Posts Tagged catholic teaching

Pope Francis has endeavored to shift church culture / National Catholic Reporter

This Monday, March 13, is the fourth anniversary of Pope Francis’ pontificate. We’ll start seeing many stories marking his anniversary and assessing his effectiveness. Here’s an early one from a veteran National Catholic Reporter writer.

In January, the Vatican office that oversees Catholic priests, sisters and brothers in global religious orders had a plenary session. Seven women attended as representatives of the world’s women religious. That fact may not seem significant for those outside the Vatican, as sisters and nuns obviously represent a large proportion of those in religious life. But it was the first time in decades that women had been present at such a meeting, the result of a direct request to Pope Francis …

“Four years into this pontificate, many of the changes taking place at the upper echelons of the church echo the sisters’ experience: Something that at first glance could appear minor takes on a wider meaning. Transformations build slowly as a culture shifts.

“As Francis enters his fifth year, some ask just what this pope, who famously said he had come “from the ends of the Earth” for the job, has achieved. What’s more, they wonder, how will the things he has not accomplished be carried forward?”

By Joshua J. McElwee, National Catholic Reporter — Read more …

, , , , , , , , , ,

Leave a comment

North Carolina ‘Church in Exile’ battles restorationists / National Catholic Reporter

“The clericalism has been canonized,” said a religious sister active in parish ministry in the diocese who also did not want to be named for fear of incurring the wrath of the bishop.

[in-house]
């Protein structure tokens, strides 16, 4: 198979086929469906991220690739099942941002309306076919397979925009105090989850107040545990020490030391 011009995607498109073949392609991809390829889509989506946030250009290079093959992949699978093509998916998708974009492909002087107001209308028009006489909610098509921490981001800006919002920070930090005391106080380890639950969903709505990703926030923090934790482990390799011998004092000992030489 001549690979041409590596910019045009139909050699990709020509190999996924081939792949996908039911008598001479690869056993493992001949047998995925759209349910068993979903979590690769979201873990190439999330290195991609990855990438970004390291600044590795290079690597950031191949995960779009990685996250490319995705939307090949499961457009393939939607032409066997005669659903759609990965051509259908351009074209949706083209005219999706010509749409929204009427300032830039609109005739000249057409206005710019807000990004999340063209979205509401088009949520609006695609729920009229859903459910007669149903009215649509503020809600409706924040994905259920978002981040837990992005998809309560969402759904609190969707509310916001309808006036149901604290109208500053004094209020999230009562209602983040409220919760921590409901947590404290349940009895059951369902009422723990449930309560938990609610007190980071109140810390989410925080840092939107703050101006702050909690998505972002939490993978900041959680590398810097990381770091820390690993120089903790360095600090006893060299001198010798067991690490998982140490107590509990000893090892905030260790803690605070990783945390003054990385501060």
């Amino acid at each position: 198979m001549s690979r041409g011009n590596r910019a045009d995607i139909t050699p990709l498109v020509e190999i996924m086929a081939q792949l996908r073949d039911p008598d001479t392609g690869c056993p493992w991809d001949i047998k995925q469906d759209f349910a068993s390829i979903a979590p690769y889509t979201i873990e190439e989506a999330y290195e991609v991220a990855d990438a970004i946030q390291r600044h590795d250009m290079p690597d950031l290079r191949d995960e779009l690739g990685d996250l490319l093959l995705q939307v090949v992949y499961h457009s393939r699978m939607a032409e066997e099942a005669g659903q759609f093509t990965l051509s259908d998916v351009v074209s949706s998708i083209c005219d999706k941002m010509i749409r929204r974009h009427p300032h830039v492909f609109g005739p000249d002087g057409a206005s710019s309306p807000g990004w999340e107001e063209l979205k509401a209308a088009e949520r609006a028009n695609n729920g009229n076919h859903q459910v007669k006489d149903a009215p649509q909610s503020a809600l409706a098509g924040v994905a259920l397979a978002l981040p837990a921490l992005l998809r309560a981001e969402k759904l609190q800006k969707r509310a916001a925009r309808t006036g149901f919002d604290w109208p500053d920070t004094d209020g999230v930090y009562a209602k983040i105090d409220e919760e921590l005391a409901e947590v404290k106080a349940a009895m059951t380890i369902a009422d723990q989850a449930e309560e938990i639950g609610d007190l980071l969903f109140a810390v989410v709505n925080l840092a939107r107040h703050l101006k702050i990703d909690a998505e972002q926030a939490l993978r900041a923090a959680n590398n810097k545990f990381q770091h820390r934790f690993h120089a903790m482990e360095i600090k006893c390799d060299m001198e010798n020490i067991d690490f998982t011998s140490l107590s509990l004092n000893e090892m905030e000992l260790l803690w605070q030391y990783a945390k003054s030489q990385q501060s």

It’s a few nights after a January snowstorm, and the mountain pathways around Waynesville are treacherous. Still, some 30 Catholics arrive for a meeting to talk about their parish.

“Or perhaps their former parish. These are the people of St. John the Evangelist Church in Waynesville who, soon after the arrival of Fr. Christopher Riehl as parish administrator in July 2014, formed what they call a Church in Exile.

“They described why they left: Their de facto pastor told the mostly cradle Catholics they had been doing everything all wrong. The liturgy — overwhelmed with popular contemporary hymns and such standbys as “Amazing Grace” — was not deemed Catholic enough. Veteran catechists were told they weren’t teaching traditional Catholicism. A blind parishioner, holding her guide dog with one hand and seeking Communion with the other, was told she lacked proper reverence. The host was stuck into her mouth …

“It is not a unique situation. Across the country, some young pastors, inspired by their seminary training or informal networks with other young priests, are determined to push the clock back before the church’s liturgical and governance practices of the post-Vatican II era. They have what some perceive as a fetish for elaborate liturgical vestments and other externals, such as the routine wearing of cassocks and birettas. Some of these priests call themselves, and sometimes others call them, restorationists.”

By Peter Feuerherd, National Catholic Reporter — Click here to read the rest of this story.

, , , , , , , , , , ,

1 Comment

How will future change occur in the Church?

As recent guidelines show, ‘Amoris’ argument is far from over

The fact that guidelines from bishops for the pastoral application of chapter 8 of Pope Francis’s ‘Amoris Laetitia’ present opposite interpretations on the issue of access to the sacraments for divorced and civilly remarried Catholics confirms one truth: the argument is not yet settled.” By Ines San Martin, Cruxnow.com

Following up on this theme: ‘Amoris’ a murky document on wonderful and messy experiences, By Fr. Michael J. Rogers, S.J., Cruxnow.com; ‘Amoris Laetitia’: Are we seeing change by stealth, By Fr. Dwight Longenecker, Cruxnow.com

, , , , , , , , , , , , , , , ,

Leave a comment

In sign of resolve, Pope taps O’Malley for Vatican office handling abuse cases / Cruxnow.com